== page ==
Ex-Wife Claims I Owe Her Past Child and Spousal Support, When I Paid Her in Full!

Q. My ex-wife filed a motion claiming I owe her $75,000, plus interest, for child and spousal support that I paid years ago. Our kids are grown and married. She remarried six years ago. I've moved three times since and lost my old bank records, and at times I paid her in cash. What should I do?

Ned, Indio, CA

A. Ned, we recently saw this with a gentleman who is now 70 years old, with a wife he had divorced 20 years ago. She filed a motion asking for $180,000, and sought to execute against his pension plan. He swears he paid her, but he has no proof. Here are some thoughts:

  • Support orders never die, in the sense that there is no requirement - as there is with other non-support civil money judgments - to renew a California judgment every 10 years. Family Code section 291(a) provides: "A money judgment or judgment for possession or sale of property that is made or entered under this code, including a judgment for child, family, or spousal support, is enforceable until paid in full or otherwise satisfied." [Italics added]. Hence, there is no statute of limitations that applies as a defense to paying arrears.
  • Never, ever, pay your [former] spouse, or the other parent, with cash. Likewise, never pay third parties on their behalf if you expect an off-set from some monthly support order. You may think that your former intimate partner will be honest and never pretend you didn't pay, and many won't make false claims. But you may be screwed if they do, or if over time they become hostile to you or financially desperate.
  • Per Family Code section 155, interest on unpaid support accrues at 10 percent per annum, from the due date of each payment (whether on the 1st of the month, or the 1st and 15th). Good luck finding any other kind of debt instrument that gives that rate of return these days! Since the legislature made no changes to the California judgment rate of interest during the Great recession, this creates an incentive for people to sit on these claims and let them accrue. At ten percent, principal doubles every seven years!
  • Always keep records of payment! The very best practice is to try to get the support recipient to sign a Stipulation acknowledging that all support obligations were satisfied before you make your final payment, and to file it with the Court in your proceedings. Of course, no one does that and lawyers rarely think to mention it when the case concludes. Another option would be to get the recipient to acknowledge in some form of writing that you are paid up, and put that in a safe deposit box. Purging emails is always a bad idea because you lose what over conversation evidence you might have accumulated. You could file a motion at the time your support obligations end seeking a Court determination that you owe no arrears. Heck, if you had a piece of paper signed by her or from her that you think you could lose over time, you can slap it onto a declaration page and file it so that it is in the record.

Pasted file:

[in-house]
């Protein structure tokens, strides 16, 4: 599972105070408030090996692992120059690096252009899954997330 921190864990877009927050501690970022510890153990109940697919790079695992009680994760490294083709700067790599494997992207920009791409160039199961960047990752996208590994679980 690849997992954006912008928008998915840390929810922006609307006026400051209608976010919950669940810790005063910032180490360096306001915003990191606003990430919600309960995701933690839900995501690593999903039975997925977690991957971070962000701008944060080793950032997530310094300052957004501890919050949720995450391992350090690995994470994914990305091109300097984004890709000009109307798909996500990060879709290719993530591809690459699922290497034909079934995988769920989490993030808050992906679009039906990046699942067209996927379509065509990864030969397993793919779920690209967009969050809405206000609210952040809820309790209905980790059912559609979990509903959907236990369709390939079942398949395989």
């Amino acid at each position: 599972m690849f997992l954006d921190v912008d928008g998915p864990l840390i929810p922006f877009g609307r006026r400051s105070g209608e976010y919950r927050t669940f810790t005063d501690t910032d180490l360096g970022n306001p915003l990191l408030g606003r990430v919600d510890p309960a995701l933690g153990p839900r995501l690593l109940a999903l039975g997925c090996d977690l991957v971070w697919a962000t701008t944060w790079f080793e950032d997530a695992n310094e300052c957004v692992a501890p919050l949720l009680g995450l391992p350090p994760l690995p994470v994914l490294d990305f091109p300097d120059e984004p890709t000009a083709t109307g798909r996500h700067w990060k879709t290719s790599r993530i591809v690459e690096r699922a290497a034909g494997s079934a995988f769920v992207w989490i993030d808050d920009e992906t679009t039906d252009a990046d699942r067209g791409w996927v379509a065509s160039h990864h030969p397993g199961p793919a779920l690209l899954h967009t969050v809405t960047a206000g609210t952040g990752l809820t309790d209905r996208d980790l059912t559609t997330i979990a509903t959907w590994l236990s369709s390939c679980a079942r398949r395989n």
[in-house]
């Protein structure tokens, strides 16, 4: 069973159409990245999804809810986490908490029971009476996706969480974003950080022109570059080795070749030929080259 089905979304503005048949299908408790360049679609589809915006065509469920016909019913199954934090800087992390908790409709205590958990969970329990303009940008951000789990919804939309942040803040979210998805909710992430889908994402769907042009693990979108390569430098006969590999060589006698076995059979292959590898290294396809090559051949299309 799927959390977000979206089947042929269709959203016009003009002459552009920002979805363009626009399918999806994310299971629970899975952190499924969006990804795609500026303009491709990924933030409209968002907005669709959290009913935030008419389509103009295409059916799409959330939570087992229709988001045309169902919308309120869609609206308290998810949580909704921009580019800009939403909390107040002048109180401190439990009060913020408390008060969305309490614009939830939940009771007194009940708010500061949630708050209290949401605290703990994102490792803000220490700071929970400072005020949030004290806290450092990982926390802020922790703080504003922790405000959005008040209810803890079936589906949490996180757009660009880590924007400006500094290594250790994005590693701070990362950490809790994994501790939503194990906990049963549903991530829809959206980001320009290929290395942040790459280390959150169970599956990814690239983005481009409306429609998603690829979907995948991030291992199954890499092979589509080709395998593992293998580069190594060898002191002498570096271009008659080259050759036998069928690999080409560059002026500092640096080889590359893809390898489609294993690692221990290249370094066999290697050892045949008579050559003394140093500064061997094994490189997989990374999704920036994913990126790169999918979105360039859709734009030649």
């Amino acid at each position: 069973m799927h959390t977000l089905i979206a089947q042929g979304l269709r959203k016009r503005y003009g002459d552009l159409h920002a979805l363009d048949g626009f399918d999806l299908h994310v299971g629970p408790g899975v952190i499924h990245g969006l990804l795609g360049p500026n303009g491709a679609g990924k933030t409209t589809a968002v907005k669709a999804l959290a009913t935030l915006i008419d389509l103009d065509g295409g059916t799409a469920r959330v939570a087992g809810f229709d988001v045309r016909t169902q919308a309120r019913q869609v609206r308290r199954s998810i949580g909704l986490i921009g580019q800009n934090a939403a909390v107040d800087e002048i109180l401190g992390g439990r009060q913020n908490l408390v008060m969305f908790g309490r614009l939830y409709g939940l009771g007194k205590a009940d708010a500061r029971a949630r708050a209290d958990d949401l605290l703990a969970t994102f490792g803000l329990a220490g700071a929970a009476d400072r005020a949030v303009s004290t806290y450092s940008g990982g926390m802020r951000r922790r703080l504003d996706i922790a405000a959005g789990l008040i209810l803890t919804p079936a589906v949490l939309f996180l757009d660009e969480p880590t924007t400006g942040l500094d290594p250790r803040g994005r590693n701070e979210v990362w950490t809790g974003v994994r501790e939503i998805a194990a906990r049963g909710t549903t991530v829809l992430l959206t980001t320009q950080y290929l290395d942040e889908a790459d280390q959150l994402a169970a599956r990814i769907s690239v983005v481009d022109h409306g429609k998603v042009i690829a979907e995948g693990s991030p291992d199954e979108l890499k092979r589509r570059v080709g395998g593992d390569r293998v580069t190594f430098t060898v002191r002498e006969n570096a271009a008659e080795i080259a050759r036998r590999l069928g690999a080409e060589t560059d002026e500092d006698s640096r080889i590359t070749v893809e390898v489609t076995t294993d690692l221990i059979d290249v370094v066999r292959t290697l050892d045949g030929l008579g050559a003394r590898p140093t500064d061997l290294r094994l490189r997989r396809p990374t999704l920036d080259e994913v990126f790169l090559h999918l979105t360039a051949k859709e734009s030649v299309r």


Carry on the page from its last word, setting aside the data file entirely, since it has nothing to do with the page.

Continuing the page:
• Don't expect that you can go back to your bank at some later date and get copies of your old statements and/or canceled checks. Not only do these records seem to disappear after relatively brief periods of years, if banks merge or go under, you will never recover them. This is one of the biggest evidence problems we see in lengthy marriage dissolutions, where it is also not uncommon for one spouse to take, conceal, or destroy important documents around the time of separating.
  • If you fail to keep the proof that you paid the support order, the only defense is to convince the Court that you did, in fact, pay her through testimony without documentation. Her sitting on the claim for years is evidence consistent with her having been paid. But the Court may view this is as a liar's contest and it is difficult to give any reliable prediction of what a judge might do since each case turns on its own facts. Possibly you have witnesses who could confirm that you made regular payments.
  • Keep in mind that in almost all ways, the defense of "laches" - that as basic fairness a person should not be able to just sit on their claims to the detriment of the other parties - does not apply to child and spousal support awards.
  • Finally, and sadly, you could offer her something to "go away" that would avoid the greater risk and associated attorney fees if the full amount is found due. Keep in mind that there is a lower echelon of support collections specialists who make their living handling these sorts of claims - usually on a contingency fee basis. This is particularly true in Native American Indian cases. Because they get to pocket 40 or 50% of what they collect for their client, they are usually eager to settle. They also tend to over-reach.

The Best Practice is to Get a Stipulation or Anything in Writing From the Other

Person When Your Support Obligations End, and File that With the Court!

If an agreement cannot be reached (and if it is, in writing!), then you have no choice but to oppose her motion to determine arrears, file your own motion to fix arrears, or seek to set aside any support judgment if she enters one against you if you weren't really served and so failed to appear and defend yourself. But whatever you do, don't sit on this situation.

You are going to need a lawyer for this one.

Author: Thurman W. Arnold